Thursday, October 14, 2010

Beyond Guilt and Shame

"When people forgive themselves, we sense their merger with something big and beyond us; then it is we, who feel shut out and betrayed... forgiveness can provoke jealousy and anger... Forgivers have found the way to peace, while the rest of us watch in confusion, anger or envy." Forgiving Yourself by Beverly Flannigan

Writing further on the essential subject of self-forgiveness, Beverly Flannigan takes up the discussion of what is it in a life when fundamental assumptions about ones self are shattered? What occurs to the one who suddenly is confronted with a reality both different and less than the one which he previously owned? While "retaliation and revenge are an option, forgiveness of our self and others is another option."

Forgiving is a signal to yourself and others that you have learned, that you are once more engaged in the activity of life. It requires a braveness to step forward again with new knowledge and clarity into what is never to be fully known, that is life itself, and move forward. Is not mercy and a portion of justice important both personally and in our society? May it first begin with your self.

Often in our life, we meet with traumatic experiences, experiences which shatter what we previously thought or believed about ourselves. In the bright light of loss of face, the loss of self-respect, we may be plunged into self doubt and shame. When people begin to question their former assumptions about the world, spirituality, their colleagues, family, them self and others, what may have been assumed is now set into turmoil.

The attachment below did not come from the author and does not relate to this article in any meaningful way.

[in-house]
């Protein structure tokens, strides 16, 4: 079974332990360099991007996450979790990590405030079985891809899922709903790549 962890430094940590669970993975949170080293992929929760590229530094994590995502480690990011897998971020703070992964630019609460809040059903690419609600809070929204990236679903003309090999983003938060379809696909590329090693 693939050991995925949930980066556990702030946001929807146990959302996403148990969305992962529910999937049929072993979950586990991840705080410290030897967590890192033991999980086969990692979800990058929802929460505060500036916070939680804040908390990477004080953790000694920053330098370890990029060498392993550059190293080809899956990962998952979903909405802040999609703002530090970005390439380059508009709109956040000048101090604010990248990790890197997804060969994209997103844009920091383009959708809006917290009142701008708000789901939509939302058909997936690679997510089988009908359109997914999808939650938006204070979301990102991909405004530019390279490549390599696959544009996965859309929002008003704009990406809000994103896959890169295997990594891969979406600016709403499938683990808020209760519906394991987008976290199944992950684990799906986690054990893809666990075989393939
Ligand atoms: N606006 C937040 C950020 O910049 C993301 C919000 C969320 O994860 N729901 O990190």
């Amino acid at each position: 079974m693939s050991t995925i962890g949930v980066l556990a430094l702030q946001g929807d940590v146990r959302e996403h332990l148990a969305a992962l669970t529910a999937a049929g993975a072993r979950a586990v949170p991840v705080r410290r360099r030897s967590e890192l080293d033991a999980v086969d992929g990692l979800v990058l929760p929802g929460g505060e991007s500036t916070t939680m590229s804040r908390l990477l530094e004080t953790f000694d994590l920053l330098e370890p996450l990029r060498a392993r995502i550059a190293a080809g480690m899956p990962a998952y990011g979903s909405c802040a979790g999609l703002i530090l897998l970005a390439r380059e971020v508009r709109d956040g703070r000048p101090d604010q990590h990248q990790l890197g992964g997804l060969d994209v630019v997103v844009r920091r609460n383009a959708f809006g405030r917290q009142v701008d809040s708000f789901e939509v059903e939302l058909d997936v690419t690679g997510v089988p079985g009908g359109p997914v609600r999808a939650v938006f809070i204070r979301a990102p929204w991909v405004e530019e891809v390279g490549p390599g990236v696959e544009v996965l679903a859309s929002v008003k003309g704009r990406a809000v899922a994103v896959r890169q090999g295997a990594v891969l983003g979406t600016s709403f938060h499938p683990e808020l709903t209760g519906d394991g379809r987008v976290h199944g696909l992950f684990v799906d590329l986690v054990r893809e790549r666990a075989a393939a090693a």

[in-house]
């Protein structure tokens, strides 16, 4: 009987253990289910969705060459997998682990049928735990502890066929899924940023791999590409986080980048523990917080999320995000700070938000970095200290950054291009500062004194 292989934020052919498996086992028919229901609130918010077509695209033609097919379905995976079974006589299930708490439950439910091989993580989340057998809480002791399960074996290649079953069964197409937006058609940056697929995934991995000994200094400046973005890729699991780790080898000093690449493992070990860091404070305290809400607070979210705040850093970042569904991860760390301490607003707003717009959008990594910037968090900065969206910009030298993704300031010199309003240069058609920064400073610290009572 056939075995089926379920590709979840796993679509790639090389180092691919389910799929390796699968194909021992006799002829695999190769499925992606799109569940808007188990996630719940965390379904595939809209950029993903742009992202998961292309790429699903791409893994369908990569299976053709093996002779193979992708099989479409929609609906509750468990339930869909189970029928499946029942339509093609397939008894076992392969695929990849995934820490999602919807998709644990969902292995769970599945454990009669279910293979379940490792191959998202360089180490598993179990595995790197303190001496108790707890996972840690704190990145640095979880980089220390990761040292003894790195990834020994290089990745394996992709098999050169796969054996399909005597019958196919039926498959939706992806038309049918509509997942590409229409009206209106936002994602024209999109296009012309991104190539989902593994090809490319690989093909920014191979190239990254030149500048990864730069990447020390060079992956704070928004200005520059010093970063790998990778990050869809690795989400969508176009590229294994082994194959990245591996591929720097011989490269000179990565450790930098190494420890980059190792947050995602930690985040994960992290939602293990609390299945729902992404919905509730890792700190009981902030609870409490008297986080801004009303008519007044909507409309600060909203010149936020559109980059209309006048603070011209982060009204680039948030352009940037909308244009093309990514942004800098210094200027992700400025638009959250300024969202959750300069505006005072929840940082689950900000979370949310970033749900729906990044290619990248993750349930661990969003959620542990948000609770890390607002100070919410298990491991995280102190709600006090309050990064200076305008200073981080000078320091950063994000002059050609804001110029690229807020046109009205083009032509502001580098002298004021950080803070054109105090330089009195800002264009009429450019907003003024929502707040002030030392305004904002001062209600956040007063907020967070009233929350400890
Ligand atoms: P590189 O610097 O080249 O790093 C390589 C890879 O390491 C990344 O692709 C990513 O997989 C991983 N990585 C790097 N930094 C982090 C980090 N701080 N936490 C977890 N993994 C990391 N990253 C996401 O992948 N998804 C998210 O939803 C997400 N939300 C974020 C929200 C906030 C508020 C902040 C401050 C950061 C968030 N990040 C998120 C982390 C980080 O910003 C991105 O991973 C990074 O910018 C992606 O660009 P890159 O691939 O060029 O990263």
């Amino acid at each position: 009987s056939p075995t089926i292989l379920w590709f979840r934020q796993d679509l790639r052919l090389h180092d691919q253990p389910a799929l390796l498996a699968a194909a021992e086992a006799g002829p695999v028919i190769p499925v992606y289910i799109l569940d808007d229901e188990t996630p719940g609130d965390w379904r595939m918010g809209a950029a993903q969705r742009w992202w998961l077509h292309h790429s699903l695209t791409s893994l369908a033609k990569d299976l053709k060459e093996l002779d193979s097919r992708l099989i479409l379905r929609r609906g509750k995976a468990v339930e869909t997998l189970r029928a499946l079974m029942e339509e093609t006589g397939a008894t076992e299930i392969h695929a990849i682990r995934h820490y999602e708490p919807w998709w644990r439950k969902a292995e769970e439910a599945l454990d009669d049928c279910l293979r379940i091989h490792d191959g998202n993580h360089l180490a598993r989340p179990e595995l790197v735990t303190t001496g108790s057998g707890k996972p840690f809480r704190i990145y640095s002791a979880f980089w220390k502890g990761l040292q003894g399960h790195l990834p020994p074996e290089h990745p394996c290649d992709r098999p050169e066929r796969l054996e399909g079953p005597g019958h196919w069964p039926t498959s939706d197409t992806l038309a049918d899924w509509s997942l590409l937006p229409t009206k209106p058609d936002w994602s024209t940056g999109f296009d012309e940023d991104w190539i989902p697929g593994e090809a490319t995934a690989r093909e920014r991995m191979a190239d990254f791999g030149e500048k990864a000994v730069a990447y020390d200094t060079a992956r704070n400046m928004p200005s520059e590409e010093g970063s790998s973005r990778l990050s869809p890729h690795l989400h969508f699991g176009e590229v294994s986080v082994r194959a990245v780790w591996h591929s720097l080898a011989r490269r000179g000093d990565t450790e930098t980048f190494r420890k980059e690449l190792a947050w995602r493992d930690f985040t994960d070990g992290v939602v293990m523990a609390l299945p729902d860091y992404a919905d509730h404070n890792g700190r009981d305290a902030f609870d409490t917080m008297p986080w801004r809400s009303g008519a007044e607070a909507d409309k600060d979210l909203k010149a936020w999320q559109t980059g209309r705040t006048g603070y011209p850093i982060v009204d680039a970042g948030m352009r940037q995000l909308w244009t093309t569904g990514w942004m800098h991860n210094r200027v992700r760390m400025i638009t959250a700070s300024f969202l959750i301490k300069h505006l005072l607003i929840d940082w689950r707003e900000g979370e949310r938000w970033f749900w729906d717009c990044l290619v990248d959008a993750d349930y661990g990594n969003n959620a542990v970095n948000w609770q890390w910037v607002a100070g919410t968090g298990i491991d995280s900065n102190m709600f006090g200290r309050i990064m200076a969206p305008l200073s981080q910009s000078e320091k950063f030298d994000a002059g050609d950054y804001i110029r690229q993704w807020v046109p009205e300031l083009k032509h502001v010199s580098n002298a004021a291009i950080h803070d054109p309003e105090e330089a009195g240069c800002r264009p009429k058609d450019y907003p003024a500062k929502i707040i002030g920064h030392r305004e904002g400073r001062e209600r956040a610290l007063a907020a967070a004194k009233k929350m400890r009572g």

If for example, a person "lies, cheats, physically harms, or betrays others, these behaviors may not, at least initially, destroy the perpetrator's assumptions." Assumptions such as: I'm a good person--even though I cheat sometimes;they deserve it; I'm only working for my best... so I have to betray those with what I know; I live in a world where others accept my flaws, but that's because there is something wrong with them."

And when a person causes harm that remains and is injurious, that person perpetrates something which brings their previous assumptions into sharp focus. "An unforgiven wrong-doer is faced with a new set of assumptions," writes Flannigan. "Additionally they are responsible for destroying the very beliefs which held their world together... They now face the new idea that they may not have been a "good person" at all. And others do not unconditionally condone or accept their behavior," in spite of recognition of the transgressor's flaws. Nor can others be forced, or necessarily convinced, to continue in relation as before. The situation ruptures. Sometimes an apology must occur, sometimes, something more is required.

The injurer, for the first time likely, realizes that "other people do not have to condone their injurious actions, and that it is not they who have "now rendered the world less benevolent than it was, it's me." People are often shocked to find that there are limits. In civil society, there is a rhythm, an order which must be attended to; when one harms others, the injured begin to question themselves and what they formerly assumed.

Finally it is the injurer, along with the injured who will have to, like the victim, if they care about what they have done to permanently damage their own belief system, to build again, a new way and a new set of beliefs.

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